The job was complete. Like a particularly underwhelming version of ‘The Incredible Hulk.’, I exploded. Ten years of disillusionment and futility erupted from inside me, gushing out on to the page. My novels were ready to be born.
(From Goodreads)


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Tales of The Zodiac is the story of Gruff, who lives in an Earth that has reverted to feudal times. After what we assume were incessant wars and conflicts, we are back at a system ruled by a king, divided in castes and where the territory beyond the limits is unknown and mysterious.

Gruff is only sixteen years old and had the chance to study with the privileged and rich. However, his moral code doesn't allow him to break under the pressure or accept those commands that are not right to him. His personality is the one from an older person and he gains enemies really fast.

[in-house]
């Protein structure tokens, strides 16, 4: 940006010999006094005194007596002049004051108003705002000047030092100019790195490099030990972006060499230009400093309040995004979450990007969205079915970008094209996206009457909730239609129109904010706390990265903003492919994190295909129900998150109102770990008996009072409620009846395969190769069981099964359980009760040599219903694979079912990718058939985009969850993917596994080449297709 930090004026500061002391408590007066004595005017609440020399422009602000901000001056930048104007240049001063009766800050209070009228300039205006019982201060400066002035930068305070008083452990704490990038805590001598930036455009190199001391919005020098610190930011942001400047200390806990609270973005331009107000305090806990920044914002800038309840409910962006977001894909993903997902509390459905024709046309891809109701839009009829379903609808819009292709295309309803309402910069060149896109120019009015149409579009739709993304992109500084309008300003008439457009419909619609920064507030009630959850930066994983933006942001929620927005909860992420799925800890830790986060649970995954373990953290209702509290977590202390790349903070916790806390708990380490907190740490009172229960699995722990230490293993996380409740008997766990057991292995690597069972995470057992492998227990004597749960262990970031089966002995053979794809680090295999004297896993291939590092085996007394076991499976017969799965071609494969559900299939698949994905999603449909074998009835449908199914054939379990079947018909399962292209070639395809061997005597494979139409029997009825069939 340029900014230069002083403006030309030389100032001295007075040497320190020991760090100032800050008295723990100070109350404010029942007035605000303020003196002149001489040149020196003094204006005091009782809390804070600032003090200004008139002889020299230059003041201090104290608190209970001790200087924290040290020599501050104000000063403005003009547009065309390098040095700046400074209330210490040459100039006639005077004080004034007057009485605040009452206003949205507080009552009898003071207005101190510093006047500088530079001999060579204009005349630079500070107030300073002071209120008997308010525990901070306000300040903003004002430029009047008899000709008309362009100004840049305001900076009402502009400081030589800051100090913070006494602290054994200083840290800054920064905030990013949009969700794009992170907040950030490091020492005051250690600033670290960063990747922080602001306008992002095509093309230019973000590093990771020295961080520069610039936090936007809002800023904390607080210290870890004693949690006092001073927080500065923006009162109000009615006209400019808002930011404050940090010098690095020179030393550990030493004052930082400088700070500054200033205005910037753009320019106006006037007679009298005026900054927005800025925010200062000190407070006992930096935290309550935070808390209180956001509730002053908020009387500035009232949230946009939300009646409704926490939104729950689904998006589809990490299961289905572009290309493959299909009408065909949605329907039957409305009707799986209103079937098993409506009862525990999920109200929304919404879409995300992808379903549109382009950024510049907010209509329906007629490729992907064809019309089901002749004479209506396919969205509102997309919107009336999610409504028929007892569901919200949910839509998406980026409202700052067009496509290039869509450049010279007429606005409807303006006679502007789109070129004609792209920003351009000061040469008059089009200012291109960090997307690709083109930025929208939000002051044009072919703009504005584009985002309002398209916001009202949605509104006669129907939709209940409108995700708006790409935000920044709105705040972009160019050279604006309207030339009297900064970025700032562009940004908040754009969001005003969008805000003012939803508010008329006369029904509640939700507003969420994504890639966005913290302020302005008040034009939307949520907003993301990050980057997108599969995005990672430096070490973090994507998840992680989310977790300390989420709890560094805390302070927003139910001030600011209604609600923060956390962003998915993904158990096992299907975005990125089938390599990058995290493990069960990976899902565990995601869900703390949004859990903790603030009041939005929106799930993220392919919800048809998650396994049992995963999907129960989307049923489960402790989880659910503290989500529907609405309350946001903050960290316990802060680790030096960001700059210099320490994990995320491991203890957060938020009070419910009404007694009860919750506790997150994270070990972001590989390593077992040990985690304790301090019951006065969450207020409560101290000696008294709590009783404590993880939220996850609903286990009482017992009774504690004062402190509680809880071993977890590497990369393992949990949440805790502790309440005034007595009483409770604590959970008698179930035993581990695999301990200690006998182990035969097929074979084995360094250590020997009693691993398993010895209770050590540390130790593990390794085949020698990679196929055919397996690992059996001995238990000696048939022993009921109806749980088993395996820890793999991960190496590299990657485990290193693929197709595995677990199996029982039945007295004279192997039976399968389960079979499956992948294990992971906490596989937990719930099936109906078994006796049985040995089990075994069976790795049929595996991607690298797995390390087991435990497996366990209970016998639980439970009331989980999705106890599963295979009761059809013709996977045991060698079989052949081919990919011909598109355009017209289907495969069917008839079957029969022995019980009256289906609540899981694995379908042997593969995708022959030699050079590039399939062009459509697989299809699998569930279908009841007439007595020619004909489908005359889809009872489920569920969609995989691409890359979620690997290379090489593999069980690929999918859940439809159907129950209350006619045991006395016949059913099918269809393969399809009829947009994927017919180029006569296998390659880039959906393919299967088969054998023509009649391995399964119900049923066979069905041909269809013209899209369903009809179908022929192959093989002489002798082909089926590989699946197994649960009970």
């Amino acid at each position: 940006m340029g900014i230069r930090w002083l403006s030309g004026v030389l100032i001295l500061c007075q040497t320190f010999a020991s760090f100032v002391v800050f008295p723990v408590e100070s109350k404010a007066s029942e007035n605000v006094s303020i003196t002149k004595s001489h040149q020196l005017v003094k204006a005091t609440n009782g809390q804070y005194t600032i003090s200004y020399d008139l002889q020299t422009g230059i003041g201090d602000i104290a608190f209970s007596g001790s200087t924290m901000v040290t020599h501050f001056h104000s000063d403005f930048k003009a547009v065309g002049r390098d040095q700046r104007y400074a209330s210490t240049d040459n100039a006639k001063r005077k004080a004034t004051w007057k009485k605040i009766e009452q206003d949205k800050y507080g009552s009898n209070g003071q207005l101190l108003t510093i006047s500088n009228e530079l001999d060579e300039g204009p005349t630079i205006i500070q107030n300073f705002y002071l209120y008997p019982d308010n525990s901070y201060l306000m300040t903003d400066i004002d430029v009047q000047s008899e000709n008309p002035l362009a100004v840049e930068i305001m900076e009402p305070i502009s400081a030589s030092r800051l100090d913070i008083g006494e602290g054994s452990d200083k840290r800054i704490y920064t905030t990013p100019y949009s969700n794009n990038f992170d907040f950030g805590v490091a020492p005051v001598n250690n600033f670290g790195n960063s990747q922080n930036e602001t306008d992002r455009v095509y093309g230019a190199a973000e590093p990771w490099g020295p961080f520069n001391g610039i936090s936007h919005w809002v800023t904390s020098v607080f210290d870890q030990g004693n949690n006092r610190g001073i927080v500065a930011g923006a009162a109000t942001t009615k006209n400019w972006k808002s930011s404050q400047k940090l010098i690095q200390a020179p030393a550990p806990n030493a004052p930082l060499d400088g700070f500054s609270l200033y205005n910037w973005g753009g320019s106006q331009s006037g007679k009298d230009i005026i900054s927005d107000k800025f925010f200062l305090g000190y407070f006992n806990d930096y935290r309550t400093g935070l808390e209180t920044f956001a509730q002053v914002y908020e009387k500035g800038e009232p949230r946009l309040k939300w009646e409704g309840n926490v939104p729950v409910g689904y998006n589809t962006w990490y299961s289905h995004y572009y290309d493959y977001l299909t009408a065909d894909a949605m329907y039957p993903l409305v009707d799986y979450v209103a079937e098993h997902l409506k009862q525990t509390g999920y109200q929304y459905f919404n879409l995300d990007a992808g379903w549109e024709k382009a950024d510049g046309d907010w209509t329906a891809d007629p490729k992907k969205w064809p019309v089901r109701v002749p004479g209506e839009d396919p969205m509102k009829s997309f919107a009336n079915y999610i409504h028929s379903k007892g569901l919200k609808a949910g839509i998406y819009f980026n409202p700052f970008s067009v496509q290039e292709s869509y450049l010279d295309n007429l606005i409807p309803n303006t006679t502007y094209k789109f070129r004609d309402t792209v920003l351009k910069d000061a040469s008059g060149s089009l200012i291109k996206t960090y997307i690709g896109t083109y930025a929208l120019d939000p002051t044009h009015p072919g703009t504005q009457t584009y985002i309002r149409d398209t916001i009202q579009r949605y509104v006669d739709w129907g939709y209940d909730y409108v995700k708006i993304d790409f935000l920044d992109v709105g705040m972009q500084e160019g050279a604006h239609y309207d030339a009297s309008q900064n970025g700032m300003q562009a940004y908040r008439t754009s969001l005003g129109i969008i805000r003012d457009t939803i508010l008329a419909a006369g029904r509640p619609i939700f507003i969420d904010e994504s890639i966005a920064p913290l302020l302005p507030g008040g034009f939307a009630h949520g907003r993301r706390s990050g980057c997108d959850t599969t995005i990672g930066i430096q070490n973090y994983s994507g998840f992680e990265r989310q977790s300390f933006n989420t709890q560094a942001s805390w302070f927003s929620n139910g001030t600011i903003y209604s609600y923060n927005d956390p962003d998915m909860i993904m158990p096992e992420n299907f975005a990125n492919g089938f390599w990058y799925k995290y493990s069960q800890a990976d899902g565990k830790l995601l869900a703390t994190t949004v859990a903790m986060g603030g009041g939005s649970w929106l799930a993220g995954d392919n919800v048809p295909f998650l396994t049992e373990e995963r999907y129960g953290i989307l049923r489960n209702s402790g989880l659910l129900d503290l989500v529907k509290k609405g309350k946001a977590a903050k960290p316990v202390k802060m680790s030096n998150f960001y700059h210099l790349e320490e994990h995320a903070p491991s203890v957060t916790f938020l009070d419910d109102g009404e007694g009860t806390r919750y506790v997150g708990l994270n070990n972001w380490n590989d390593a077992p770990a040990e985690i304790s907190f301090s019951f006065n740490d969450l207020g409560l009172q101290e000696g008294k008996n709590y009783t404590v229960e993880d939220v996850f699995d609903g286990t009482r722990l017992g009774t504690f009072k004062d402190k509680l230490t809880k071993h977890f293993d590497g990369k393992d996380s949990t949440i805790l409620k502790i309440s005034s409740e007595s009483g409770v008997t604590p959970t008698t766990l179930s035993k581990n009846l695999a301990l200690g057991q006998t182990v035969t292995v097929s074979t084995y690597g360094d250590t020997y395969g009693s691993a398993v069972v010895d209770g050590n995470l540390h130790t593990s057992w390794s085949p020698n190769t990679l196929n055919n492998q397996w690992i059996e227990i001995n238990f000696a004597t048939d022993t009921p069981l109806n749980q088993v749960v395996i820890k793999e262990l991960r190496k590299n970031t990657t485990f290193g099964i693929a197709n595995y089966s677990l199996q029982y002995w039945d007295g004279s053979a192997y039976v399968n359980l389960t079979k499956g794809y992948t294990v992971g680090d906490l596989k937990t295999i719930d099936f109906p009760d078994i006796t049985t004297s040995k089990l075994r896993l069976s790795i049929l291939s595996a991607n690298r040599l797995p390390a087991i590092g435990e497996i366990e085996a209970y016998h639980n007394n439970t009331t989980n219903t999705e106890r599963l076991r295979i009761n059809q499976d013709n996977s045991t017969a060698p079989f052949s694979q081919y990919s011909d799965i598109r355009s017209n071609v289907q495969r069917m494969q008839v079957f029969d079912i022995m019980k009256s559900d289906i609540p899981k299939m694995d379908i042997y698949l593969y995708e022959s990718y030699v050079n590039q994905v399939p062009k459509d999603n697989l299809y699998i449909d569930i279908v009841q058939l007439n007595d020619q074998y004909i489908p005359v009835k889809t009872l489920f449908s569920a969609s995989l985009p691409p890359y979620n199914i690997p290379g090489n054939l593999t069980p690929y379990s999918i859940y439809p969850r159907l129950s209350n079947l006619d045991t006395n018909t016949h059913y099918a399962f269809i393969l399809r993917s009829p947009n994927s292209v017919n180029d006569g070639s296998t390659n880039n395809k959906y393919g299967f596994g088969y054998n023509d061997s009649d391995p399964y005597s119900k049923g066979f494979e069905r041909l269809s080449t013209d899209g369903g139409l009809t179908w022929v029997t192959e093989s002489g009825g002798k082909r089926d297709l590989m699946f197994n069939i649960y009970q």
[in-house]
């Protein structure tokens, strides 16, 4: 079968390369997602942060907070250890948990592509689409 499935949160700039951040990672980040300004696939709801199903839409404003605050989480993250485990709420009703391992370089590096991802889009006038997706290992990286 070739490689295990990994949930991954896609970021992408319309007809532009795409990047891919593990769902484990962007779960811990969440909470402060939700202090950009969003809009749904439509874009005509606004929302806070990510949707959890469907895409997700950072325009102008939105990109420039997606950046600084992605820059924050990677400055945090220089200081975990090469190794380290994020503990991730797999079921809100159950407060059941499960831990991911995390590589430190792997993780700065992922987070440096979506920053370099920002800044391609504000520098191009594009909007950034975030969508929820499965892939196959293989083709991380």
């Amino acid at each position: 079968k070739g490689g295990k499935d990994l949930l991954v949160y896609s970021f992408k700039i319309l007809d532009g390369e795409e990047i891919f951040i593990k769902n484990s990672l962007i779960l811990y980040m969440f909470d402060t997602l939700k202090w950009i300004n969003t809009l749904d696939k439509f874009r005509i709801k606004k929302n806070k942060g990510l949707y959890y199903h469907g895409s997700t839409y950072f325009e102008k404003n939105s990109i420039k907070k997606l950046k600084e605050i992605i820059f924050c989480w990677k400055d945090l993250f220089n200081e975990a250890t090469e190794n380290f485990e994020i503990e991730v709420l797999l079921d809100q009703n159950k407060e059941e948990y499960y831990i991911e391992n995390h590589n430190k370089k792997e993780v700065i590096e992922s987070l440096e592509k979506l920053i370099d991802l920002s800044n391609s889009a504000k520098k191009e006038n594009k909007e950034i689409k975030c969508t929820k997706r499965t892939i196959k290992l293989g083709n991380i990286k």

A series of events led him to the unknown territory in search of a legend. Here is where the real story begins. He faces danger, savages, cold and more in a journey that is extraordinary and really entertaining.

It’s true that the book is long (more than 400 pages) but the story can be divided in three or four clear stages and it’s hard to imagine the omission of any of them.

The writing is really good and the author creates a solid, believable and imaginable world with great characters.

I really liked how the author mixed astrology with Celtic mythology and the feudal system. When you think about those elements is hard to see how they can work together, however, he did a really great job using the necessary elements from each ingredient.

Overall, Tales of the Zodiac - The Goat's Tale is a really good story. With a good doses of action and valuable lesson about humanity and who we are as race.